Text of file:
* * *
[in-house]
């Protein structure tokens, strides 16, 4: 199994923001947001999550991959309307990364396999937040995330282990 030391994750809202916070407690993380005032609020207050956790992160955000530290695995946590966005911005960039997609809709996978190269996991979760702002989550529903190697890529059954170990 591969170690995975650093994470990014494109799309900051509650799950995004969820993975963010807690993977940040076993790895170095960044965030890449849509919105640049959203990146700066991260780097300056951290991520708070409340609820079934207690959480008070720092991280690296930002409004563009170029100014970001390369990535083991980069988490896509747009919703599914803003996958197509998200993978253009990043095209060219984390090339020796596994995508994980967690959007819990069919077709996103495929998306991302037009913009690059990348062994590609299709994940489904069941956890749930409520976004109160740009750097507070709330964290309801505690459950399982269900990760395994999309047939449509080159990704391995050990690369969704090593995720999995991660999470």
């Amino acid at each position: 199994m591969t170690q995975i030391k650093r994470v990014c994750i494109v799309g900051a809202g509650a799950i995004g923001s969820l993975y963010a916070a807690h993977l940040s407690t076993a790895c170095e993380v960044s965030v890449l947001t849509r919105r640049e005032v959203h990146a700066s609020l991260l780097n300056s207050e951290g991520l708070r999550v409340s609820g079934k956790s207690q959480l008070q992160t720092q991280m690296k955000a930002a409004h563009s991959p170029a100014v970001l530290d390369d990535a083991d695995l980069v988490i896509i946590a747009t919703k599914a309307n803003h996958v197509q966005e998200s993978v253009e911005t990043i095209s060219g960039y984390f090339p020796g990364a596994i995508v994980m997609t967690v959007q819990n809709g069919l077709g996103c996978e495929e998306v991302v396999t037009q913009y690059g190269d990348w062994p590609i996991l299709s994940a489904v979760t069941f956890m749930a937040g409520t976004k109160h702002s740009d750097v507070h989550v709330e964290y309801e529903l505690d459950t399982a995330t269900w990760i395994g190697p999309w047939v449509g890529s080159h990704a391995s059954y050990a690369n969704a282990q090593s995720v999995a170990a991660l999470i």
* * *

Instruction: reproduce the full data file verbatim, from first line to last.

[in-house]
């Protein structure tokens, strides 16, 4: 199994923001947001999550991959309307990364396999937040995330282990 030391994750809202916070407690993380005032609020207050956790992160955000530290695995946590966005911005960039997609809709996978190269996991979760702002989550529903190697890529059954170990 591969170690995975650093994470990014494109799309900051509650799950995004969820993975963010807690993977940040076993790895170095960044965030890449849509919105640049959203990146700066991260780097300056951290991520708070409340609820079934207690959480008070720092991280690296930002409004563009170029100014970001390369990535083991980069988490896509747009919703599914803003996958197509998200993978253009990043095209060219984390090339020796596994995508994980967690959007819990069919077709996103495929998306991302037009913009690059990348062994590609299709994940489904069941956890749930409520976004109160740009750097507070709330964290309801505690459950399982269900990760395994999309047939449509080159990704391995050990690369969704090593995720999995991660999470």
């Amino acid at each position: 199994m591969t170690q995975i030391k650093r994470v990014c994750i494109v799309g900051a809202g509650a799950i995004g923001s969820l993975y963010a916070a807690h993977l940040s407690t076993a790895c170095e993380v960044s965030v890449l947001t849509r919105r640049e005032v959203h990146a700066s609020l991260l780097n300056s207050e951290g991520l708070r999550v409340s609820g079934k956790s207690q959480l008070q992160t720092q991280m690296k955000a930002a409004h563009s991959p170029a100014v970001l530290d390369d990535a083991d695995l980069v988490i896509i946590a747009t919703k599914a309307n803003h996958v197509q966005e998200s993978v253009e911005t990043i095209s060219g960039y984390f090339p020796g990364a596994i995508v994980m997609t967690v959007q819990n809709g069919l077709g996103c996978e495929e998306v991302v396999t037009q913009y690059g190269d990348w062994p590609i996991l299709s994940a489904v979760t069941f956890m749930a937040g409520t976004k109160h702002s740009d750097v507070h989550v709330e964290y309801e529903l505690d459950t399982a995330t269900w990760i395994g190697p999309w047939v449509g890529s080159h990704a391995s059954y050990a690369n969704a282990q090593s995720v999995a170990a991660l999470i």